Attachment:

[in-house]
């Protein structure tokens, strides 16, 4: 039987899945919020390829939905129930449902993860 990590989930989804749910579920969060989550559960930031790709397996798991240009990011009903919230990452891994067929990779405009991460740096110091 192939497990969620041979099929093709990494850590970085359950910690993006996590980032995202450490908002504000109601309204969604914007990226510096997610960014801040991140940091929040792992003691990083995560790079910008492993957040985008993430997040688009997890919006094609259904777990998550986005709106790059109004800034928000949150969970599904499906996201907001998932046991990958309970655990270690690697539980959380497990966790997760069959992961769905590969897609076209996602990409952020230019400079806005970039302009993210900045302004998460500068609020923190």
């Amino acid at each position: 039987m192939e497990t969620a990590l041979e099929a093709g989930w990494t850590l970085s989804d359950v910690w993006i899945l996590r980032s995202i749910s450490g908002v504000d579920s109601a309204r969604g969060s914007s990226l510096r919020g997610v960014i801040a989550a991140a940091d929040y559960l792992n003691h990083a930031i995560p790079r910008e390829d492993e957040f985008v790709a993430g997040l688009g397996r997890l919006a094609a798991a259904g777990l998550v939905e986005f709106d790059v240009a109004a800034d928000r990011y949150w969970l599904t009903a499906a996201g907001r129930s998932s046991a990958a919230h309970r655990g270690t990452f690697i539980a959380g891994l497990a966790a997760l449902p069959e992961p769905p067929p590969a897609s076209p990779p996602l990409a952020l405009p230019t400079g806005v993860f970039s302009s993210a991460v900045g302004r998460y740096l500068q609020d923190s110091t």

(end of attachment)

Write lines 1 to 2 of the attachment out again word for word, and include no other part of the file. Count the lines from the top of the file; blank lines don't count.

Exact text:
[in-house]
């Protein structure tokens, strides 16, 4: 039987899945919020390829939905129930449902993860 990590989930989804749910579920969060989550559960930031790709397996798991240009990011009903919230990452891994067929990779405009991460740096110091 192939497990969620041979099929093709990494850590970085359950910690993006996590980032995202450490908002504000109601309204969604914007990226510096997610960014801040991140940091929040792992003691990083995560790079910008492993957040985008993430997040688009997890919006094609259904777990998550986005709106790059109004800034928000949150969970599904499906996201907001998932046991990958309970655990270690690697539980959380497990966790997760069959992961769905590969897609076209996602990409952020230019400079806005970039302009993210900045302004998460500068609020923190």